421 U.S. 132 (1975), 73-1233, National Labor Relations Board v. Sears, Roebuck & Co.

Docket Nº:No. 73-1233
Citation:421 U.S. 132, 95 S.Ct. 1504, 44 L.Ed.2d 29
Party Name:National Labor Relations Board v. Sears, Roebuck & Co.
Case Date:April 28, 1975
Court:United States Supreme Court

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421 U.S. 132 (1975)

95 S.Ct. 1504, 44 L.Ed.2d 29

National Labor Relations Board


Sears, Roebuck & Co.

No. 73-1233

United States Supreme Court

April 28, 1975

Argued January 14, 1975




Under the procedure for adjudicating unfair labor practice cases under the National Labor Relations Act, if a National Labor Relations Board (NLRB) Regional Director, with whom unfair labor practice charges are filed in the first instance and to whom the NLRB's General Counsel has delegated the initial power to decide whether or not to issue a complaint, believes that the charge has no merit, the charging party has a right to appeal to the General Counsel. If this right is exercised, the file is sent to the Office of Appeals in the General Counsel's Office, and the Appeals Committee then decides either to sustain or overrule the Regional Director, and sets forth the decision and supporting reasons in an Appeals Memorandum, which is cleared through the General Counsel and sent to the Regional Director, who must follow its instructions. In addition to this appeals process, the General Counsel requires the Regional Director, before reaching an initial decision in connection with unfair labor practice charges raising certain issues, to submit the matter to the General Counsel's Advice Branch, and, in other kinds of unfair labor practice cases, the Regional Directors are permitted to seek the Advice Branch's advice. The Advice Branch, after studying the matter, makes a recommendation to the General Counsel, who then makes a "final determination" which is communicated to the Regional Director by way of an Advice Memorandum. Depending upon the conclusion reached in such memorandum, the Regional Director will either file a complaint or notify the complaining party of the decision not to proceed and of his right to appeal. Respondent, after the General Counsel had declined to disclose all Advice and Appeals Memoranda pertaining to certain matters issued within a certain number of years, filed suit to require disclosure of such memoranda, alleging violations of the Freedom of Information Act, 5 U.S.C. § 552. The District Court granted respondent's motion for a summary judgment, holding that the Advice Memoranda were "instructions to staff that affect a member of the public" required

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to be disclosed under § 552(a)(2)(C), that the Appeals Memoranda were "final opinions" required to be disclosed under § 552(a)(2)(A), and that both kinds of memoranda were not exempt from disclosure as "intra-agency memorandums"under § 552(b)(5) (Exemption 5). The Court of Appeals affirmed without opinion.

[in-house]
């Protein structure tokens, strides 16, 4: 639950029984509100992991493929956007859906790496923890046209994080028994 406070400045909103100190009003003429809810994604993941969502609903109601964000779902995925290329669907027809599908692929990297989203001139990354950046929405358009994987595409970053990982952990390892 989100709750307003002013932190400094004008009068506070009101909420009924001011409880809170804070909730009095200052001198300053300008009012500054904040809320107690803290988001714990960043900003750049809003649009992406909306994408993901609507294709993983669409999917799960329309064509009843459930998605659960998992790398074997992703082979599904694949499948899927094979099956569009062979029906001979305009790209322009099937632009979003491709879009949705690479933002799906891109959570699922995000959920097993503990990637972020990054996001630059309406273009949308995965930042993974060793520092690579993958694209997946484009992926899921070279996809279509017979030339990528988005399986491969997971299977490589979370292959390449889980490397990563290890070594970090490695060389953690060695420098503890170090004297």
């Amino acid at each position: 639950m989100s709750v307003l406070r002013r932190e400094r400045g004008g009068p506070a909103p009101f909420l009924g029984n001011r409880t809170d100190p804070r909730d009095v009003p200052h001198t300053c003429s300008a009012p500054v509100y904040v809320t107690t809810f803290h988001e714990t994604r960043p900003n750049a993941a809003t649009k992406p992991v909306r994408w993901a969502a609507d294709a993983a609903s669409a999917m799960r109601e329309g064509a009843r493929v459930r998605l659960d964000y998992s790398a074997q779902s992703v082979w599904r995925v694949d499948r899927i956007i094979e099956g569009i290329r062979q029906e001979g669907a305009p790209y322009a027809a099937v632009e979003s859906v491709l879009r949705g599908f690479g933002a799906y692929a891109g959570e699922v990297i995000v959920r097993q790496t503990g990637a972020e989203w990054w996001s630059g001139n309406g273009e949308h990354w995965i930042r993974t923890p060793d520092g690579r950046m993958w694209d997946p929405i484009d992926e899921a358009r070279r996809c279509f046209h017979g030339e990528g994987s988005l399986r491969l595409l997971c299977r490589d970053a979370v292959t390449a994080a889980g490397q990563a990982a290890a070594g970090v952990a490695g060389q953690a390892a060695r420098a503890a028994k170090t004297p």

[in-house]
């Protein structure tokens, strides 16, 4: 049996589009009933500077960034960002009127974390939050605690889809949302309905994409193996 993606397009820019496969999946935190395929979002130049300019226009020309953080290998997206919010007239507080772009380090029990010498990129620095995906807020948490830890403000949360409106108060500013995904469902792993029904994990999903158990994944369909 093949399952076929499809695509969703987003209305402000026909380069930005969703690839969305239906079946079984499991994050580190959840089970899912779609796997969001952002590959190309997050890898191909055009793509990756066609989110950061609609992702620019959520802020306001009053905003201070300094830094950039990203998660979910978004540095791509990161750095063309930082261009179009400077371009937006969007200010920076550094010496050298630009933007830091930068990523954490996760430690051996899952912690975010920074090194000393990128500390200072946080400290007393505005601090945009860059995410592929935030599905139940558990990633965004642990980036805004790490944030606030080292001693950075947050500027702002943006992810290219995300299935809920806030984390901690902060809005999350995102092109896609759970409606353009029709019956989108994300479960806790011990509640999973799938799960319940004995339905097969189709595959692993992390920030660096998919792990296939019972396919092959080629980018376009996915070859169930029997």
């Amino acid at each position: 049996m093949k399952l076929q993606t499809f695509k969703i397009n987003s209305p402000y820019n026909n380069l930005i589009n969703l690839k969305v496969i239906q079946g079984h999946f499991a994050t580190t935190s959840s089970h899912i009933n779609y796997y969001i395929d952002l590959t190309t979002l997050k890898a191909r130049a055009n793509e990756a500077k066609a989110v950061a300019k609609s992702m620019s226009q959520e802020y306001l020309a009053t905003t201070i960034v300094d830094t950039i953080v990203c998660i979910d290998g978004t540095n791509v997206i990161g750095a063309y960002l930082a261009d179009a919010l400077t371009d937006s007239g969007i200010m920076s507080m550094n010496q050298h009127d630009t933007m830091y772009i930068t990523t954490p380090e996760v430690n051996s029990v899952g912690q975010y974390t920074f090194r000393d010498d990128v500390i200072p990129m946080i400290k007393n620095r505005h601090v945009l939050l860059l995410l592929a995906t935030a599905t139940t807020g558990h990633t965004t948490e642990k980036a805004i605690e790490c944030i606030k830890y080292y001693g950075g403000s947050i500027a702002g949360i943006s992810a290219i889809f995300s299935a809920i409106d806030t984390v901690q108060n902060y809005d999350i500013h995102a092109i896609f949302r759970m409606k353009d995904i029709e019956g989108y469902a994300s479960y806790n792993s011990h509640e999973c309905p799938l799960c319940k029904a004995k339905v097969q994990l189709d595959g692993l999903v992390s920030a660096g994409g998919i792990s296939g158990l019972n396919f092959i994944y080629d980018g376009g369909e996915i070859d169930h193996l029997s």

1. Exemption 5 can never apply to "final opinions," which not only invariably explain agency action already taken or an agency decision already made, but also constitute "final dispositions" of matters by an agency. Pp. 150-154.

[95 S.Ct. 1508] 2. Exemption 5 covers the attorney work-product rule, which clearly applies to memoranda prepared by an attorney in contemplation of litigation and setting forth the attorney's theory of the case and his litigation strategy. Pp. 154-155.

3. Those Advice and Appeals Memoranda that explain decisions by the General Counsel not to file a complaint are "final opinions" made in the "adjudication of cases" within the meaning of § 552(a)(2)(A), and hence fall outside the scope of Exemption 5 and must be disclosed. Pp. 155-159.

(a) In the case of decisions not to file a complaint, each of such memoranda effects as "final" a "disposition" as an administrative decision can, and disclosure of these memoranda would not intrude on pre-decisional processes, nor would protecting them improve the quality of agency decisions within the purposes of the "executive privilege" embodied in Exemption 5, since when the memoranda are communicated to the Regional Director, the General Counsel has already reached his decision, and the Regional Director has no decision to make, but is bound to dismiss the charge. P. 155.

(b) Moreover, the General Counsel's decisions not to file complaints, together with the Advice and Appeals Memoranda explaining them, are precisely the kind of agency law in which the public is so vitally interested, and which Congress sought to prevent the agency from keeping secret. Pp. 155-157.

4. Those Advice and Appeals Memoranda that explain decisions by the General Counsel to file a complaint and commence litigation before the NLRB are not "final opinions" made in the "adjudication of cases" within the meaning of § 552(a)(2)(A), and do fall within the scope of Exemption 5. Pp. 159-160.

(a) The filing of a complaint does not finally dispose even of the General Counsel's responsibility with respect to the case, since the case will be litigated before and decided by the NLRB,